Background: Multiple sclerosis is a rare neurological disorder in black Africans. In Nigeria it had been difficult to confirm suspected cases due to the paucity of diagnostic facilities. The availability of magnetic resonance imaging has enabled an increased confidence in making the diagnosis.
Method: This is a case report of a 40- year old Nigerian farmer of the Igbo ethnic group living in a rural community in Enugu who presented with clinical features suggestive of multiple sclerosis. Though the patient had a significant history of alcohol consumption, he had clinical and magnetic resonance imaging features diagnostic of multiple sclerosis.
Results: A 40-year old male farmer presented to the Neurology Clinic of the University of Nigeria Teaching Hospital Enugu in January 2010 with a 10-year history of recurrent episodes of weakness of the legs. Each episode was sudden, affected either limb alternately, was associated with paraesthesiae and would resolve spontaneously after a few days or weeks without any intervention. Over the years he became unable to walk. The sphincters and vision were unaffected. A week prior to presentation he developed tremors of the hands with disorientation. The patient exhibited confabulation and had flaccid quadriparesis with glove and stocking sensory loss. Spinal fluid protein was raised and there were classic periventricular and intracerebral white matter hyper-intensities on magnetic resonance imaging.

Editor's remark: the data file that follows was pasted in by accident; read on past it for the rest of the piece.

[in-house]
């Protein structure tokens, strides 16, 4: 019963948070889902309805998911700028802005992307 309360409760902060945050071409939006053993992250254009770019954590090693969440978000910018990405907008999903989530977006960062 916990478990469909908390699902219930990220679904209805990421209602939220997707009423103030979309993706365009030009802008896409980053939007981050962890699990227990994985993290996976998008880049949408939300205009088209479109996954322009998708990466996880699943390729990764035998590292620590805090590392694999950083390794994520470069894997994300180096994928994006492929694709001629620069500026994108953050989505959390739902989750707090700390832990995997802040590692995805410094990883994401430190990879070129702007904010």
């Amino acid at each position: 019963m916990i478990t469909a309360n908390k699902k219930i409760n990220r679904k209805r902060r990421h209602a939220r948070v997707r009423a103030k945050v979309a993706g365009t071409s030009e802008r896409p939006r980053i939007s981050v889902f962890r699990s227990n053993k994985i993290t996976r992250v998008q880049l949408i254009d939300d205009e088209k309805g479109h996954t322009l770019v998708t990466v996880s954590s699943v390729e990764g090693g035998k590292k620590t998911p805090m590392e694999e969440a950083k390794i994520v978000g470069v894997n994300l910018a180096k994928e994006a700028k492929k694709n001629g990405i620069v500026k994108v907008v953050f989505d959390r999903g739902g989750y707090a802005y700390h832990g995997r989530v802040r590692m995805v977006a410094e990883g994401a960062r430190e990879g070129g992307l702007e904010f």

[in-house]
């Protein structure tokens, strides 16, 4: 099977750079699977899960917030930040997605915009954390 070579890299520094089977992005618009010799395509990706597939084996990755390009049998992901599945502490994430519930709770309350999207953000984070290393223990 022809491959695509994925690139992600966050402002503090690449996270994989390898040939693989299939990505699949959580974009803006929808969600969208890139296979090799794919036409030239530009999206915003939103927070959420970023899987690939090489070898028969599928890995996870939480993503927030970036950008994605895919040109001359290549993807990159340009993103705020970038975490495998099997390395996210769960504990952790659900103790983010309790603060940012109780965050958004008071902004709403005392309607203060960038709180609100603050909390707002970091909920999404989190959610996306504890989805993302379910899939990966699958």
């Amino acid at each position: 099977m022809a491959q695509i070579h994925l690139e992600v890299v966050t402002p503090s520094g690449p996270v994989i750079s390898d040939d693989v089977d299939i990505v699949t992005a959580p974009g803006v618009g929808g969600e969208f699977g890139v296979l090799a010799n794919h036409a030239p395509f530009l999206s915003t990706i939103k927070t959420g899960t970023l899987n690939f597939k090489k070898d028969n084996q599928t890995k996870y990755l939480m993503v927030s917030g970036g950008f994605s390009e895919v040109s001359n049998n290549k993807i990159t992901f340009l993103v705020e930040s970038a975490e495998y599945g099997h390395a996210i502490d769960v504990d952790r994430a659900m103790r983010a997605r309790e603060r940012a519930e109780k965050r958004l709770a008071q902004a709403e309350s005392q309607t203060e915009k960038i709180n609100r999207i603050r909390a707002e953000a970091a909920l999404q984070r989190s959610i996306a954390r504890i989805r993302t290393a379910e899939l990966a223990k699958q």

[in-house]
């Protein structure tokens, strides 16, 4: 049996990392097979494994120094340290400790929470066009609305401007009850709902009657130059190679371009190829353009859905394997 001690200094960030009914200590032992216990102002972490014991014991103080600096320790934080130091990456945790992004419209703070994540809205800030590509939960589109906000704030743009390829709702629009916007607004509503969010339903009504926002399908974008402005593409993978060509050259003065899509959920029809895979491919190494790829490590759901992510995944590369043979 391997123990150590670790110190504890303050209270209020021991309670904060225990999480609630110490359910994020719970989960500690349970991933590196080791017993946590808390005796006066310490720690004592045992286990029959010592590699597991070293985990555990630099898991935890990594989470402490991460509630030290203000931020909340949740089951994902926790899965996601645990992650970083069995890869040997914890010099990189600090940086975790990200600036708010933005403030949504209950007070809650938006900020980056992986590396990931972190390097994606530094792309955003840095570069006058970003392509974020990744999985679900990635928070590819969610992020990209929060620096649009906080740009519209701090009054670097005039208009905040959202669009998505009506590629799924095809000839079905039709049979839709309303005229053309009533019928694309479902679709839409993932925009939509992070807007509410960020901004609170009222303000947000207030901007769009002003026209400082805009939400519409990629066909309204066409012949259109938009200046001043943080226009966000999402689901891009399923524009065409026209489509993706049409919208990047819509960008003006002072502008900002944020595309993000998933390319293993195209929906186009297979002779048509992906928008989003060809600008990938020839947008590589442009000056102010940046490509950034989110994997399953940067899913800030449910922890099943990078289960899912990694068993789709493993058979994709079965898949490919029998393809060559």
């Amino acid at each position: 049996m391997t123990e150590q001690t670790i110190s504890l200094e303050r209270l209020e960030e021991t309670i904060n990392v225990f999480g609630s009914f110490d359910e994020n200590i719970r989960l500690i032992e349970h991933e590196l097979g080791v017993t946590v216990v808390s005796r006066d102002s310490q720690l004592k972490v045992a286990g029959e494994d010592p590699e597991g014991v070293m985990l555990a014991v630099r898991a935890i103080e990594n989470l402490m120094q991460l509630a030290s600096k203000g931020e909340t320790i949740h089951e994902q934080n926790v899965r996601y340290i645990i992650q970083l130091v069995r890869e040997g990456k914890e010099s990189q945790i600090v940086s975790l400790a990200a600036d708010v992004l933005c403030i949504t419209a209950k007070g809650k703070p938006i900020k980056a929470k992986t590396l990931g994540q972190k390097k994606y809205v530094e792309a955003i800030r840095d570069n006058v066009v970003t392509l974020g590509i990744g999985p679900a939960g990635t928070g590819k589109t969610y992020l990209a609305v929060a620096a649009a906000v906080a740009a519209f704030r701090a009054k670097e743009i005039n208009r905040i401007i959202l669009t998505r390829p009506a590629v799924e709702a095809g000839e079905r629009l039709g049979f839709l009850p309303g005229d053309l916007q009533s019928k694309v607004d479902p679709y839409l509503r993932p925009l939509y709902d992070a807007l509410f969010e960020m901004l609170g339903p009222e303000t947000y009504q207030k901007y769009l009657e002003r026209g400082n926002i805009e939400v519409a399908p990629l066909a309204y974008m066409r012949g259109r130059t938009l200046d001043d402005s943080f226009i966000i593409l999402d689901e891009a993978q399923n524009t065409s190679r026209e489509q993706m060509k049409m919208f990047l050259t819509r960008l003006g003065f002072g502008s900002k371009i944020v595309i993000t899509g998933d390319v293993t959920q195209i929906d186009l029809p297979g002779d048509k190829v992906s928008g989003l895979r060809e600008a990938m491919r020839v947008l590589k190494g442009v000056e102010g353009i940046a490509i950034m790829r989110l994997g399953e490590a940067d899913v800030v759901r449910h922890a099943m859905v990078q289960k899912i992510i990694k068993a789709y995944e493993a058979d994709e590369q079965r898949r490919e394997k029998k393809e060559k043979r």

Conclusion: This report of a case of multiple sclerosis suggests a need for clinicians in Africa to increase their index of suspicion in probable clinical scenario especially where magnetic resonance imaging exists.
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